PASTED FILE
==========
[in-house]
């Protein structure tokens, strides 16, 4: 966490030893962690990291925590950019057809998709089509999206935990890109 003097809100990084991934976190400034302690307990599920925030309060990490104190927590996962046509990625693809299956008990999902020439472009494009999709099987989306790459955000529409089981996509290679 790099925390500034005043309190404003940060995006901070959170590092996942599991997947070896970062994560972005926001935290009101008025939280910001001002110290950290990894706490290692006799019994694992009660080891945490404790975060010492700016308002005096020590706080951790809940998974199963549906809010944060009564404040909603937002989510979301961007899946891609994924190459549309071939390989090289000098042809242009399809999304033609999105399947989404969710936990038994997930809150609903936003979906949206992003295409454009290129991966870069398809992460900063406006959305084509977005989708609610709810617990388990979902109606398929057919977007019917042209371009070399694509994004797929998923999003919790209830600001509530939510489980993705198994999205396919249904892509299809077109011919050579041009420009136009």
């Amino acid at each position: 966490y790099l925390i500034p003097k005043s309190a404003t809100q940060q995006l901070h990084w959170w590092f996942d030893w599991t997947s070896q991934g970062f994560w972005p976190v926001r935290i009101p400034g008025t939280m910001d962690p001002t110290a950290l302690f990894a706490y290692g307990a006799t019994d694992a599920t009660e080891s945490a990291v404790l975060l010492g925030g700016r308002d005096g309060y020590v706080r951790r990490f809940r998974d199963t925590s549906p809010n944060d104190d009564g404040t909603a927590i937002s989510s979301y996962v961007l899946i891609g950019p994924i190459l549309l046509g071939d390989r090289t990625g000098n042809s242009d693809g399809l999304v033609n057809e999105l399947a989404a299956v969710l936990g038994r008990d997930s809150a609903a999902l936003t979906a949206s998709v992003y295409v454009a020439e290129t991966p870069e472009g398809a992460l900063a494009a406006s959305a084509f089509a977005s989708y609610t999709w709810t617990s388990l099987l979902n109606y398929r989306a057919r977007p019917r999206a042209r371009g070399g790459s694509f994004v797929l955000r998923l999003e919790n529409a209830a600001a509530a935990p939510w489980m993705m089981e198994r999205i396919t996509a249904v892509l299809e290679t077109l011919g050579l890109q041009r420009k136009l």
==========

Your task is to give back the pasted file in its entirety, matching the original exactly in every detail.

[in-house]
């Protein structure tokens, strides 16, 4: 966490030893962690990291925590950019057809998709089509999206935990890109 003097809100990084991934976190400034302690307990599920925030309060990490104190927590996962046509990625693809299956008990999902020439472009494009999709099987989306790459955000529409089981996509290679 790099925390500034005043309190404003940060995006901070959170590092996942599991997947070896970062994560972005926001935290009101008025939280910001001002110290950290990894706490290692006799019994694992009660080891945490404790975060010492700016308002005096020590706080951790809940998974199963549906809010944060009564404040909603937002989510979301961007899946891609994924190459549309071939390989090289000098042809242009399809999304033609999105399947989404969710936990038994997930809150609903936003979906949206992003295409454009290129991966870069398809992460900063406006959305084509977005989708609610709810617990388990979902109606398929057919977007019917042209371009070399694509994004797929998923999003919790209830600001509530939510489980993705198994999205396919249904892509299809077109011919050579041009420009136009």
């Amino acid at each position: 966490y790099l925390i500034p003097k005043s309190a404003t809100q940060q995006l901070h990084w959170w590092f996942d030893w599991t997947s070896q991934g970062f994560w972005p976190v926001r935290i009101p400034g008025t939280m910001d962690p001002t110290a950290l302690f990894a706490y290692g307990a006799t019994d694992a599920t009660e080891s945490a990291v404790l975060l010492g925030g700016r308002d005096g309060y020590v706080r951790r990490f809940r998974d199963t925590s549906p809010n944060d104190d009564g404040t909603a927590i937002s989510s979301y996962v961007l899946i891609g950019p994924i190459l549309l046509g071939d390989r090289t990625g000098n042809s242009d693809g399809l999304v033609n057809e999105l399947a989404a299956v969710l936990g038994r008990d997930s809150a609903a999902l936003t979906a949206s998709v992003y295409v454009a020439e290129t991966p870069e472009g398809a992460l900063a494009a406006s959305a084509f089509a977005s989708y609610t999709w709810t617990s388990l099987l979902n109606y398929r989306a057919r977007p019917r999206a042209r371009g070399g790459s694509f994004v797929l955000r998923l999003e919790n529409a209830a600001a509530a935990p939510w489980m993705m089981e198994r999205i396919t996509a249904v892509l299809e290679t077109l011919g050579l890109q041009r420009k136009l």